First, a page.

The Complementary Role of Tort Litigation in Regulating the Gun Industry
Suing the Gun Industry: A Battle at the Crossroads of Gun Control and Mass Torts
Timothy D. Lytton
Contribution to Book
Tort claims against gun manufacturers call on judges to make policy choices about firearm design and marketing. There is much debate over whether judges should be in the business of making policy choices. On one hand, traditionalists denounce judicial policy making as violating the constitutional separation of powers which reserves policy making to legislatures and consigns courts to resolving individual disputes between parties. Moreover, according to this view, courts lack the breadth of perspective necessary to make good public policy, a breadth that legislatures achieve through initiating investigations or holding hearings. In addition, courts of general jurisdiction lack the technical and scientific expertise that administrative agencies lend to legislative policy making. On the other hand, progressives embrace judicial policy making as part of a public law vision of the tort system. According to this view, courts should craft creative solutions to social problems when deadlocked or corrupt legislatures fail to act. Furthermore, by using procedural techniques that allow for the consolidation of many claims into one legal proceeding, courts can resolve individual claims en masse, thereby avoiding the possible inconsistencies and inefficiencies of piecemeal adjudication on a case-by-case basis.
In this chapter, I advocate an intermediate position. I argue that courts should play a secondary role in policy making that complements the regulatory efforts of legislatures and administrative agencies. Against the traditionalist position, I assert that judges are wise in attending to the public policy implications of their rulings in individual cases. The nature of common law adjudication is to apply old legal principles to new problems. The proper application of these principles, however, is often unclear, and judges are required to resolve ambiguities on the basis of something other than clear precedent. It is here that policy analysis plays a legitimate role in judging. Against the progressive position, I argue that courts should confine their policy analysis to the resolution of doctrinal ambiguities. Courts should use policy analysis to gradually refine tort law's system of rules for resolving private disputes in ways that serve the public interest. Radical shifts in doctrine, even when supported by sound policy choices, undermine the legal stability that in our constitutional scheme courts are uniquely qualified to protect. Furthermore, I argue that in making policy choices, courts should, where possible, follow the lead of legislatures. To the extent that there are discernable trends in legislative consideration of a problem, it undermines the legitimacy of judicial decision making for judges to contradict them. The danger of unrestrained judicial policy making is greatest in mass torts, where the aggregation of claims and industry-wide liability exposure can easily transform the resolution of private disputes into the crafting of innovative solutions to social problems, without due regard for doctrinal integrity or legislative preferences.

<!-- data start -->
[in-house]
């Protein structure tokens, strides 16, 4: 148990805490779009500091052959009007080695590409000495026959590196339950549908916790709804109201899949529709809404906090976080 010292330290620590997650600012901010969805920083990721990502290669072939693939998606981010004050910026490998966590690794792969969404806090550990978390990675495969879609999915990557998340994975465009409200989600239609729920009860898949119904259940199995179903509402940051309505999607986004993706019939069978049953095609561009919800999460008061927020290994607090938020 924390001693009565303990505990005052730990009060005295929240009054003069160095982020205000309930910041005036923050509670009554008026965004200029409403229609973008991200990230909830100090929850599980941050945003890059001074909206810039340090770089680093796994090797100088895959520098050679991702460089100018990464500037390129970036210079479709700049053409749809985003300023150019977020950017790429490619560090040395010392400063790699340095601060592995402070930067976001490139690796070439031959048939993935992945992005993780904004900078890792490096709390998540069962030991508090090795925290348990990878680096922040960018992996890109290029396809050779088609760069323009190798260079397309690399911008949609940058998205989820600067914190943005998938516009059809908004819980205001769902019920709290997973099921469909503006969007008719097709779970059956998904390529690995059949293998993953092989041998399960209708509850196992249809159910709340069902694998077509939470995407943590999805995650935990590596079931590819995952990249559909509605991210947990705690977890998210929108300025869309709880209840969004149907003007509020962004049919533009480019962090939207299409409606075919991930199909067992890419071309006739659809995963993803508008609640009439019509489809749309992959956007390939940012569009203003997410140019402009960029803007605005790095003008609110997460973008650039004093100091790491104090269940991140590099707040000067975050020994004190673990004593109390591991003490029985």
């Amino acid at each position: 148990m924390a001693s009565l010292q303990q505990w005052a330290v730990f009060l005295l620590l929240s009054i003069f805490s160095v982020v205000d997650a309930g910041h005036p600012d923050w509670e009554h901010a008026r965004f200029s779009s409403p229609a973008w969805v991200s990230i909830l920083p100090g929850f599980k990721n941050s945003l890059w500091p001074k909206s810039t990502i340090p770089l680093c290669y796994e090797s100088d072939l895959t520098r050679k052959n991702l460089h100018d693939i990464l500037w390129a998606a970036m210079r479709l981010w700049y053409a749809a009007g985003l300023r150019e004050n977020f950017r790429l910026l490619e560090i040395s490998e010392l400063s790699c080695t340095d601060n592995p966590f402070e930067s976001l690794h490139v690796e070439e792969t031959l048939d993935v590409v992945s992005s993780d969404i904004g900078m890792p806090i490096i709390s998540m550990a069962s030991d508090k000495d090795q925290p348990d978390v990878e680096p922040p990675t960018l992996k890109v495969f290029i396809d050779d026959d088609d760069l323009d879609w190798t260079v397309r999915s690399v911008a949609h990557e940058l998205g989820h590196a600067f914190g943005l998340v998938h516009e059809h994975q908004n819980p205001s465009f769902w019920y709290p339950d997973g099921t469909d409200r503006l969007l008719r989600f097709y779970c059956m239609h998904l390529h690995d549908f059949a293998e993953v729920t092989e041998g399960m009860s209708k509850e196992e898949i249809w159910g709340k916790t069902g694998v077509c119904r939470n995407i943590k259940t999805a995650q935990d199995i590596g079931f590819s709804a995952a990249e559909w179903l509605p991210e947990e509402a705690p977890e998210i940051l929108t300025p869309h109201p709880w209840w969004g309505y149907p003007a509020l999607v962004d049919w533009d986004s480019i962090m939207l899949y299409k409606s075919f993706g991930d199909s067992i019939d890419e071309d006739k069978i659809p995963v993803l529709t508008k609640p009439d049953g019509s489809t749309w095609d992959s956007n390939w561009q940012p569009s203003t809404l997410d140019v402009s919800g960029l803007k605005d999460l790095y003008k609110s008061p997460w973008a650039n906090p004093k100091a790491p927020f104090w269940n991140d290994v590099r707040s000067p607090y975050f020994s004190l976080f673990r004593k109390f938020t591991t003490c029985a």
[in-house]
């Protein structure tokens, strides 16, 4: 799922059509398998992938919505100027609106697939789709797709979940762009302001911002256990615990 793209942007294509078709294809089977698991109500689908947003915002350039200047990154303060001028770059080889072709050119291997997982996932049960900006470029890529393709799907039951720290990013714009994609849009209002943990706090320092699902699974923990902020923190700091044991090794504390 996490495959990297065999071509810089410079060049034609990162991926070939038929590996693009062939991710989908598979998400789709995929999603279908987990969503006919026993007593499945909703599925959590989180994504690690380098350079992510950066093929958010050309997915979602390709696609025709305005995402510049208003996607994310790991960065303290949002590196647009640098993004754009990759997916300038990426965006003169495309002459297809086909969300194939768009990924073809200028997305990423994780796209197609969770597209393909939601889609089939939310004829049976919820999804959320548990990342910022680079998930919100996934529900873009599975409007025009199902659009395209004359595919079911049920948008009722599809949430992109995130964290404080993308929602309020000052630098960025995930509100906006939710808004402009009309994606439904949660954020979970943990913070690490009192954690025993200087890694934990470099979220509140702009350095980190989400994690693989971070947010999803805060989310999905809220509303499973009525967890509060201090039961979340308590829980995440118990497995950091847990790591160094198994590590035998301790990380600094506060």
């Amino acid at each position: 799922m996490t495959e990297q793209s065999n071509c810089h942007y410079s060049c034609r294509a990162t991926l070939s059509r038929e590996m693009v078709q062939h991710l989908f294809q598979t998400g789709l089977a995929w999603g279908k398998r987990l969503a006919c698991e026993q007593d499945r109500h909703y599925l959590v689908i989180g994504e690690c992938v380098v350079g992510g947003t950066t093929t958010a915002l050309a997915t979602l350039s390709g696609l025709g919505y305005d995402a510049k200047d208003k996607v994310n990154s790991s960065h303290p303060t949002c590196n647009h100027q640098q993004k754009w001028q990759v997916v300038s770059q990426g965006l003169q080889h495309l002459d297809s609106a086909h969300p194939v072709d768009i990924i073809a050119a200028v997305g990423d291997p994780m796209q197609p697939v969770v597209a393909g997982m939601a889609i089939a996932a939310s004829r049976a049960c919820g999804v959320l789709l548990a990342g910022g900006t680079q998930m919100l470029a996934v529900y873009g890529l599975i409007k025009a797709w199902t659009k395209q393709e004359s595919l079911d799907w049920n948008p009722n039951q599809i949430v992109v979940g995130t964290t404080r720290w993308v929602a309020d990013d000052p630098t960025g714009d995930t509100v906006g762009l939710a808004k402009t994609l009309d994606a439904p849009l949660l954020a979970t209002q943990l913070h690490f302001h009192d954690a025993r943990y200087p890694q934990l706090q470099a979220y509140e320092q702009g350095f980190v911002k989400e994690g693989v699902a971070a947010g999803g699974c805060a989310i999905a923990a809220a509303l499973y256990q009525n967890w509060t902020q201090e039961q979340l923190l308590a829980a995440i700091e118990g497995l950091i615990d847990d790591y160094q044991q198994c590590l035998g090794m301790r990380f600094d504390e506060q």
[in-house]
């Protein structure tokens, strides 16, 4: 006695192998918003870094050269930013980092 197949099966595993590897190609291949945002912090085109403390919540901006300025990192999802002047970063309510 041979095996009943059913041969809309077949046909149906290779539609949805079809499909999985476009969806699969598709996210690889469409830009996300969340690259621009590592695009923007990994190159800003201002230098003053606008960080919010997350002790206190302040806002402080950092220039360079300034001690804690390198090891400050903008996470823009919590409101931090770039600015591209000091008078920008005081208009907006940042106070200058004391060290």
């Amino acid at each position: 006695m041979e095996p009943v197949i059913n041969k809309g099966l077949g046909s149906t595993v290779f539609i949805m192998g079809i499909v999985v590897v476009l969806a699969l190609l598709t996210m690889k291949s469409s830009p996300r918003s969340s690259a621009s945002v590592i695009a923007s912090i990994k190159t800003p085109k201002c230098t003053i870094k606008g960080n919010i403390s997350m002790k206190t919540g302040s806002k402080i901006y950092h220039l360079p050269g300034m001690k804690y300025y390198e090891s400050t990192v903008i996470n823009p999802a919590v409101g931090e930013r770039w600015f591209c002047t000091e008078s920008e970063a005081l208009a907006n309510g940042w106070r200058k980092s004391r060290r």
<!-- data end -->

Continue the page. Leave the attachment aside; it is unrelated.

Timothy D. Lytton, The Complementary Role of Tort Litigation in Regulating the Gun Industry, in Suing the Gun Industry: A Battle at the Crossroads of Gun Control and Mass Torts 250 (Timothy D. Lytton, ed. 2005).
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The Complementary Role of Tort Litigation in Regulating the Gun Industry,
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